Harry N. Stout
167- Is Medicare Free? Three Things You Should Know About Medicare
Written by: Michele Burkholder, Founder of The Burkholder Team
One of the biggest concerns for our aging population, is how they will cover their medical costs. Medicare is currently available when you turn 65 (earlier if you have a qualifying disability). In particular, women make up a majority of Medicare recipients and that percentage continues to increase as we age. Most people think that signing up for Medicare will solve their medical expense issues. However, it’s not quite that simple.
We will answer the top 3 questions we receive about Medicare. When will you become eligible for Medicare, what does it cover (and doesn’t), and what does it cost?
When do you become eligible for Medicare benefits?
You will be automatically enrolled in Medicare Parts A & B at Age 65 if you are receiving Social Security benefits.
If you are not taking Social Security benefits at age 65, you’ll have to apply for Medicare on the Social Security Administration website (SSA.gov).
The initial enrollment period is three months before the month of your 65th birthday and extends 3 months after. For example, if you turn 65 in April, your enrollment period is January through July of that year.
What does Medicare cover?
There are 4 “parts” of Medicare - Part A = Hospital Insurance (covers hospital stays, skilled nursing facilities, home health care and hospice care) - Part B = Medical Insurance (covers doctors’ visits, outpatient procedures, preventative services, diagnostic test, and durable medical equipment) - Part C = Medicare Advantage (offered by Private Companies) - Part D = Prescription Drug Coverage (optional)
What is NOT covered? - Long-term care, dental care, dentures, eye exams/glasses, hearing aids, acupuncture, routine foot care, to name a few.
What does Medicare cost?
Part A is free if you or your spouse paid Medicare taxes for at least 10 years, if not there will be a monthly premium for coverage. For those who need to buy coverage, it could cost up to $471.00 per month.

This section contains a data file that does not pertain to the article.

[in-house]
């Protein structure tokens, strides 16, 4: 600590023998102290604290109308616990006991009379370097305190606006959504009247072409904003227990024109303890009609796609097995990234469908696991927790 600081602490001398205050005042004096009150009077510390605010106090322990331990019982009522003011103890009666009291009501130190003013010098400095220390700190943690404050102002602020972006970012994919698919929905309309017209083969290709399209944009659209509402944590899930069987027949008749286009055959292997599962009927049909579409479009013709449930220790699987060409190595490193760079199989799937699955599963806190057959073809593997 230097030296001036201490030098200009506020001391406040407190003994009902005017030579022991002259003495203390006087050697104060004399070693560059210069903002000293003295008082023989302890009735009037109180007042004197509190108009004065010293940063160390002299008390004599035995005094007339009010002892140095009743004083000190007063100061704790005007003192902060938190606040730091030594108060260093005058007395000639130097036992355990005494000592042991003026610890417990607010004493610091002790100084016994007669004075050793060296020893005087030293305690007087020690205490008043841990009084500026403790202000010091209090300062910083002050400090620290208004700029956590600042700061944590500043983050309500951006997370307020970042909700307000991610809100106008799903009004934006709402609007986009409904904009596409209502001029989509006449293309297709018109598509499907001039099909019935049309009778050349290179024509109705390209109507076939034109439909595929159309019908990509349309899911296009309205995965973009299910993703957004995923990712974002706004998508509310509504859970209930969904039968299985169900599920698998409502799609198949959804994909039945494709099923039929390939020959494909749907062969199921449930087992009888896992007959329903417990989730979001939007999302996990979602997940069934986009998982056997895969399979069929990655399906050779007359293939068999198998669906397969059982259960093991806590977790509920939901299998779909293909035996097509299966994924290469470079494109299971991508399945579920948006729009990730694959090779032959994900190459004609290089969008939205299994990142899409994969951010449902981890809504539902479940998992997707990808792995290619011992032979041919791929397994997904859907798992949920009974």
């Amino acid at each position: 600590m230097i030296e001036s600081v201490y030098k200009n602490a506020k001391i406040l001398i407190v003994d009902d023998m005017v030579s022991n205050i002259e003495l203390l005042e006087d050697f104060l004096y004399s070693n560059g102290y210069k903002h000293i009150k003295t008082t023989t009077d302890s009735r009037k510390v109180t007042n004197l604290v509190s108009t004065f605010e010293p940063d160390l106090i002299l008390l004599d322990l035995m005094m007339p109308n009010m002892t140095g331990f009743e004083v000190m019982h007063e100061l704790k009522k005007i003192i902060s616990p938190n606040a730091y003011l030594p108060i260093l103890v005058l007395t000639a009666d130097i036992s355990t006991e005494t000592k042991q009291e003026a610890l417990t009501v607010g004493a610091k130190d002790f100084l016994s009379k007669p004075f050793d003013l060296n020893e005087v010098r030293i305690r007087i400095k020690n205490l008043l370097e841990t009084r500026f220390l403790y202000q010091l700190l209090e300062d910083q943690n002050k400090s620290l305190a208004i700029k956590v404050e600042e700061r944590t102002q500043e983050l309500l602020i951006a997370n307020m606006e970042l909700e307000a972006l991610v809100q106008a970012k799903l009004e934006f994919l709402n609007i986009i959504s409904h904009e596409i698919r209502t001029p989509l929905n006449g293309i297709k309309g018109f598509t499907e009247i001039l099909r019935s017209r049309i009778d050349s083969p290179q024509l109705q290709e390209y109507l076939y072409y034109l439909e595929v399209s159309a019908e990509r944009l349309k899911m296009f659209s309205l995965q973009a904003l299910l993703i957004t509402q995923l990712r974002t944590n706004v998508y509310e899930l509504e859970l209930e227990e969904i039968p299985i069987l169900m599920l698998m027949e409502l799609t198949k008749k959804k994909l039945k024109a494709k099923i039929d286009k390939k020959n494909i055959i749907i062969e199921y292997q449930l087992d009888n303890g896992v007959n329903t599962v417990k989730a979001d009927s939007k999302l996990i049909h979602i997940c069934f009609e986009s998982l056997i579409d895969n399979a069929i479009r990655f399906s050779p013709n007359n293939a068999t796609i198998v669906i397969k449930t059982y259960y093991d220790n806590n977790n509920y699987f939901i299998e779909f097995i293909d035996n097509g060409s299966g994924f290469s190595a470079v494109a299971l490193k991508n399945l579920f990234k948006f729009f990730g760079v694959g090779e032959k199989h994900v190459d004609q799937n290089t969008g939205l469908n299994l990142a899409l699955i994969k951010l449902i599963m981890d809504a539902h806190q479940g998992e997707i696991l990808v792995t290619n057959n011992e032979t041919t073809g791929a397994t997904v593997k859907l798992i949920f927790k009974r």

Part B is based upon your modified adjusted gross income as reported on your federal income tax return from 2 years ago. For 2021, it will be based upon your 2019 tax return. In 2021 the base premium starts at $148.50 monthly with a maximum premium of $504.90 per month at the highest income level. The premium is deducted from your monthly Social Security income, or billed separately if you are not collecting Social Security.
Part C provides all of the benefits of the original Medicare Plan, but adds additional benefits such as vision, dental, hearing aids and prescription drugs. The cost is based the amount of coverage you select.
Part D must be purchased separately from as a stand-alone insurance or part of a Medicare Advantage Plan.
Parts B and D will impose a late penalty premium if you don’t sign up when you are first eligible.
At the very least, Medicare coverage will cost you $148.50 a month in 2021. This does not include deductibles and out of pocket expenses. For more information, please visit the official Medicare website, www.Medicare.gov. It also offers many valuable resources for finding the right Medicare coverage for you. You may also find information on covered procedures and doctors in your network, as well as compare procedure costs and more.
Michele Burkholder is a member of The Burkholder Team. For Educational Purposes Only – Not to be relied on as financial, tax, or legal advice. All investing involves risk and no investment strategy can assure a profit or protect against a loss in a down market. Life Insurance is subject to certain costs, limitations, terms, and conditions not outlined here. All guarantees are based on the claims-paying ability of the issuing insurance company.